On the same shelf with the "Vamly Bible," before alluded to, was a real old horn-book, which had belonged to the windmiller's grandmother.
"If thee can't read, thee knows what a book is, thee gawney!" "What a vool I be, to be sure!" said George, his simple countenance lighted up with a broader smile than before. "I knows a book, sartinly, Master Lake, I knows a book. There's one," George continued, speaking even slower than before, "there's one inzide, sir, a big un. On the shelf it be. A Vamly Bible they calls un.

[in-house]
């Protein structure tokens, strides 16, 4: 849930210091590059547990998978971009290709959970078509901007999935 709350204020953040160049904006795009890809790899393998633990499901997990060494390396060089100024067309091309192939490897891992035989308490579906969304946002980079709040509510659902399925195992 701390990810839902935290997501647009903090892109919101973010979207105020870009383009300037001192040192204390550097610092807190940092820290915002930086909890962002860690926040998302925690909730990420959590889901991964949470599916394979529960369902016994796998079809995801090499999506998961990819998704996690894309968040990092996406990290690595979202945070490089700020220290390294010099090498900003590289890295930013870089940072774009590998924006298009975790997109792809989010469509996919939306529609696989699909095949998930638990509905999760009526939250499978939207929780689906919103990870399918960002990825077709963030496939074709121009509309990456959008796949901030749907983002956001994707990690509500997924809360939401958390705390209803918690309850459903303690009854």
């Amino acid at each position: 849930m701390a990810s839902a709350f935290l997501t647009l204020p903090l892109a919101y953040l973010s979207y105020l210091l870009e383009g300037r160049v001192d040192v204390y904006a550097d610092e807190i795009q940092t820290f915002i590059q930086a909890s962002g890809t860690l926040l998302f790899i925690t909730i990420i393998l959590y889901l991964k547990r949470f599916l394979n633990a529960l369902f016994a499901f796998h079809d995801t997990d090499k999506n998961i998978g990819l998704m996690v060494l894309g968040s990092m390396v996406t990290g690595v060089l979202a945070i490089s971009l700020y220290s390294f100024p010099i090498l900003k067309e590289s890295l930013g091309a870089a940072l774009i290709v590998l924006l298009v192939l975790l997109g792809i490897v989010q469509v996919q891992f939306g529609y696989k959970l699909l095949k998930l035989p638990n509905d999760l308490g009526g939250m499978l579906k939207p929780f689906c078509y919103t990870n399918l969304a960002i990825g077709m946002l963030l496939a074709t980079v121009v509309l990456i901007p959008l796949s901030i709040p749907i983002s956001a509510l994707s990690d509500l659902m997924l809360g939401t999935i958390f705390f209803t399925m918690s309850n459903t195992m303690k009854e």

"What are you talking about, ye vool?" roared the miller. "The book, sir, sartinly," said George, his honest face beaming with good-humor. "The Vamly Bible, Master Lake." And as the windmiller went off muttering something which the Family Bible would by no means have sanctioned, George returned chuckling to a leisurely use of his broom on the round-house floor.